The biodiversity effect in regulating the prevalence of Sin Nombre virus (SNV)




Sin Nombre Virus (SNV), Interspecific Interactions, Biodiversity


Sin Nombre virus (SNV), a virus that can cause fatal disease among humans, is primarily hosted by the deer mouse, Peromyscus maniculatus. To better understand the biodiversity effect in curbing the prevalence of the SNV infection in the deer mouse population, we analyze the Peixoto & Abramson (2006) “one host, one non-host alien” deterministic model. In this study, we focus on the relationship of carrying capacity and interspecific competition strength of both host and non-host species in relation to the prevalence of the infection. Bifurcation analysis is carried out to examine the dynamics of this eco-epidemiological system. Our results show that the non-host species have a certain degree of influence in suppressing the SNV prevalence, given that the environmental conditions are similar and the interspecific competition strengths are relatively weak between the host and non-host species.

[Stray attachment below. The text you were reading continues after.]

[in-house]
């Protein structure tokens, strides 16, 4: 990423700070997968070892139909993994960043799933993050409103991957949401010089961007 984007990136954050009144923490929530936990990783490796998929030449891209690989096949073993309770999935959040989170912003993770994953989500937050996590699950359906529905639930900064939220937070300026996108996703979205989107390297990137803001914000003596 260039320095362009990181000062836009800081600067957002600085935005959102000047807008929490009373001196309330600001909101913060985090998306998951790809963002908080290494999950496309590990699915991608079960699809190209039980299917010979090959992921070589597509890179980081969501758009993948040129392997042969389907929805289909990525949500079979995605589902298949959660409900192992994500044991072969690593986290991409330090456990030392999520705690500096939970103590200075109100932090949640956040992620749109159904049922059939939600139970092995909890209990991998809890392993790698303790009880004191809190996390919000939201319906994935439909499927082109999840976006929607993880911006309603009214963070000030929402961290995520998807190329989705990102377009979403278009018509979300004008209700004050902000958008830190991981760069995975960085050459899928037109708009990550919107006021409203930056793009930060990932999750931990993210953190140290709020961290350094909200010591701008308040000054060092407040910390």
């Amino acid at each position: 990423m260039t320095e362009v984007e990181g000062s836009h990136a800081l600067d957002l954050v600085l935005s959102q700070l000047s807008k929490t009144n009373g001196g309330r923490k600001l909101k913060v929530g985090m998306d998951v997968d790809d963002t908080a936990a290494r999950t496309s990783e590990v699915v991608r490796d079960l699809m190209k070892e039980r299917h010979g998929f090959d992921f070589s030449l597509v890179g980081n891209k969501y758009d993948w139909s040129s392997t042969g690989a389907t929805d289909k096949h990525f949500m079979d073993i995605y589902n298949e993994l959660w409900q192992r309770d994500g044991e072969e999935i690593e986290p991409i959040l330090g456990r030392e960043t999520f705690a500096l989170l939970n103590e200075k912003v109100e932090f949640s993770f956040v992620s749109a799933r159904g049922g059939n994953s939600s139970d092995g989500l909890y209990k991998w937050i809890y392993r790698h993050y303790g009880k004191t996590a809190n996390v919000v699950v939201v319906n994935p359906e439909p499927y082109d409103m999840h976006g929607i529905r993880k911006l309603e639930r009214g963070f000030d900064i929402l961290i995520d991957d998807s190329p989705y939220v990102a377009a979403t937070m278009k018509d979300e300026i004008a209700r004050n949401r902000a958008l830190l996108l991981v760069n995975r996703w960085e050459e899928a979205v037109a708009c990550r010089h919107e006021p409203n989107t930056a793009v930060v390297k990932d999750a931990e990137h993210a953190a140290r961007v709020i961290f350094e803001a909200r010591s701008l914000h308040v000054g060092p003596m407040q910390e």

Author Biographies

Lloyd Wen Feng Lee, Universiti Sains Malaysia (USM)

Postgraduate Master Student at School of Mathematical Sciences

Mohd Hafiz Mohd, Universiti Sains Malaysia (USM)

Lecturer in School of Mathematical Sciences


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